Photo by Nathan Myhrvold


Photo by Nathan Myhrvold

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Study Shows Some Dinosaur Growth Rates Lower Than Previously Thought

16 December 2013

BELLEVUE, WASH. — (Dec. 16, 2013) — Improved statistical techniques for evaluating dinosaur growth data could change the way paleontologists estimate dinosaur growth rates and other quantitative and qualitative growth traits. For years, some paleontologists have analyzed data on growth rates using methods involving subjective criteria such as assumptions about maximum size and nature of growth. But a new study by Nathan Myhrvold, recently published in PLOS One, found the field should reconsider some basic assumptions.

“Insufficient attention has been given to problematic issues in estimating the ages and masses that dinosaurs achieved during their lives,” Myhrvold explained. Myhrvold uses new methods to critically examine and re-analyze previous growth rate studies with increased scientific rigor and objectivity.

Specifically, the new statistical analysis:

  • Makes improvements in the choice of variables used to model dinosaur growth;
  • Uses a statistical criterion that ensures selection of the best-fitting growth model from among a large collection in an objective and reproducible way; and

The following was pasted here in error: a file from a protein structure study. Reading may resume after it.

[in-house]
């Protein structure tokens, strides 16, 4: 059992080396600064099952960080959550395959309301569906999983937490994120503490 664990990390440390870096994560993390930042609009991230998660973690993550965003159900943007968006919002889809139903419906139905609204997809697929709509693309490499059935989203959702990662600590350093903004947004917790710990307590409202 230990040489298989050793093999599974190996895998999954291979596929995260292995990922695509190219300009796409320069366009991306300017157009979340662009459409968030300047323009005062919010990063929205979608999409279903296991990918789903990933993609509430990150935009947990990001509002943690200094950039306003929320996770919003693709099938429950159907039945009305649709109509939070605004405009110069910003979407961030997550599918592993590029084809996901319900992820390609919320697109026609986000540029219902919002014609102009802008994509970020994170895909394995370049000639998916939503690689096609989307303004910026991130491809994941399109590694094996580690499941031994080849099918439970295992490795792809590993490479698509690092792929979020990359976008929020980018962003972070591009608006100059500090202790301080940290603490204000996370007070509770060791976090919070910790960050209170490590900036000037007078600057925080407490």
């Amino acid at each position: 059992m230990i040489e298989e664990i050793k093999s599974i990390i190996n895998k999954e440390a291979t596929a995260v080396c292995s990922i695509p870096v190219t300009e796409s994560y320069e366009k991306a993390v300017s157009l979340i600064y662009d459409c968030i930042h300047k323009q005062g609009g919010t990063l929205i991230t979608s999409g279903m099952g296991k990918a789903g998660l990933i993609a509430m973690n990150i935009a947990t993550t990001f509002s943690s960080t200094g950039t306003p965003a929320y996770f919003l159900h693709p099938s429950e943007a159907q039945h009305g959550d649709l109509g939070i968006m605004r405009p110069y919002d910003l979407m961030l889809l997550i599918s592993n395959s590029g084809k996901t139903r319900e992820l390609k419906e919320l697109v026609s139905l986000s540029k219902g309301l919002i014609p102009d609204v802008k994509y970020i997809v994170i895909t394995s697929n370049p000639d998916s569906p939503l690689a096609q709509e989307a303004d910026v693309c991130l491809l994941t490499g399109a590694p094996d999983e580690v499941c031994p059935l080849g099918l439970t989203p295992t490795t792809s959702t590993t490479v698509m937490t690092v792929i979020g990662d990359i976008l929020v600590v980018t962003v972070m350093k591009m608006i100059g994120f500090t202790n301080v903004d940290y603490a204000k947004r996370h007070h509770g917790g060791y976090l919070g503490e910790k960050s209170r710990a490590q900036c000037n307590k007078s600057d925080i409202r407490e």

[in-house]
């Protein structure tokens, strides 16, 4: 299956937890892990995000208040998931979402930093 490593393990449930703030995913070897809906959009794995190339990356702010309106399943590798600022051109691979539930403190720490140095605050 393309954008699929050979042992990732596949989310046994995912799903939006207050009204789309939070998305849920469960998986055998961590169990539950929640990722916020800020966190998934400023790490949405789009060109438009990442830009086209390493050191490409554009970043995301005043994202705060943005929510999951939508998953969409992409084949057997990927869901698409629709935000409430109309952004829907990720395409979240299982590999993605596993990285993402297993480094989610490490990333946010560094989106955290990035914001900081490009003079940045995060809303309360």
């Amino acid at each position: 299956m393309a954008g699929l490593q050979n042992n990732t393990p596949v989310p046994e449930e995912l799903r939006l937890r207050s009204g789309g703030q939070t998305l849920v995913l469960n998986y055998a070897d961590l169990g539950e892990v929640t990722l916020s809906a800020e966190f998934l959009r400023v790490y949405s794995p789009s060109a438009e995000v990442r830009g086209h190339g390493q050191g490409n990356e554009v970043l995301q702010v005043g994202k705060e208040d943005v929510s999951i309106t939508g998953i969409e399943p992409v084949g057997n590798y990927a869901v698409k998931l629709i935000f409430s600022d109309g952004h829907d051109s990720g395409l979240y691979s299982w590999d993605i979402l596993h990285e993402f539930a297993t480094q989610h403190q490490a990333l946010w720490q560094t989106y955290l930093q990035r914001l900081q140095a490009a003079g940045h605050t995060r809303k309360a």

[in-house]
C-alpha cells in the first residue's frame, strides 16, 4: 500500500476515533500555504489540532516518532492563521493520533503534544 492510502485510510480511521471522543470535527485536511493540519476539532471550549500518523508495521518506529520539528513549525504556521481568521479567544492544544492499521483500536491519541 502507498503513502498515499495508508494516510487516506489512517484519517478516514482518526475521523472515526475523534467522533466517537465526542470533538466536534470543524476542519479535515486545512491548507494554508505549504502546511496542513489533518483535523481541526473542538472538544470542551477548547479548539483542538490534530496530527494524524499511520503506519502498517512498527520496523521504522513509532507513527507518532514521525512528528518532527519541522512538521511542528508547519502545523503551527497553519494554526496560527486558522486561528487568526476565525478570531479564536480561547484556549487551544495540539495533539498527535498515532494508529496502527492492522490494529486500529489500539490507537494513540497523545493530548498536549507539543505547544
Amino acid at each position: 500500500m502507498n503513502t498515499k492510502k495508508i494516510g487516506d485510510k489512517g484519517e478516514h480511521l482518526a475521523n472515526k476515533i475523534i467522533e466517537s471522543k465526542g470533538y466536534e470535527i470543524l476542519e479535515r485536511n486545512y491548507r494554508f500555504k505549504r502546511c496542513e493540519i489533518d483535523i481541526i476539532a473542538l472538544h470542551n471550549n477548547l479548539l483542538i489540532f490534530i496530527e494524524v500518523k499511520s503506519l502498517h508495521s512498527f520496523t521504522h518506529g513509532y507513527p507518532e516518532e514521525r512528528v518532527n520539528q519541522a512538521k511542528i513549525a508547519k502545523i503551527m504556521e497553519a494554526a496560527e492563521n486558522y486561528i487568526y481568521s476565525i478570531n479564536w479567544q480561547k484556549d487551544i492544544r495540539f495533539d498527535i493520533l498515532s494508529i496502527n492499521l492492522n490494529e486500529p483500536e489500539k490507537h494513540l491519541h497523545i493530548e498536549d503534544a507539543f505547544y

• Employs statistical resampling techniques to estimate the magnitude of error in the analysis.

The examination of previous growth-rate studies revealed that some previously reported results cannot be replicated using the methods originally reported, and that results obtained from the improved methods are in many cases different in both the quantitative rates and the qualitative nature of dinosaur growth. Astonishingly, the examination of 11 species contained within two studies reported in Nature (Nature, 2001 & Nature, 2004) and one in The Anatomical Record revealed that each of the 11 species included multiple serious errors in a key result or graph. The study also revealed that problematic results from these papers were quoted in additional papers in Science and Trends in Ecology and Evolution.

The new results, which demonstrated much better fits to the data, revise the growth rates downward in some cases, including for Tyrannosaurus – by a factor of about two. Despite this, Myhrvold said his results “do not change the broad conclusion that dinosaurs were relatively fast-growing creatures.” The study also found that mature specimens seem to be missing or underrepresented in many data sets, and it cautioned against drawing conclusions about growth traits that occur far beyond the age of the oldest known specimens until more data has been analyzed.

Another potentially interesting finding involves the Allosaurus. While speculative at this point, the study found that growth data for what was thought to be a single dinosaur species, Allosaurus fragilis, may actually contain specimens of two distinct species, including one that is a fast-growing and likely gigantic, previously unidentified Allosaur. While other interpretations are possible, it is worth further study. If confirmed, it would represent the first discovery of a new species through data modeling, and demonstrates one potential value of using growth curves to study dinosaurs.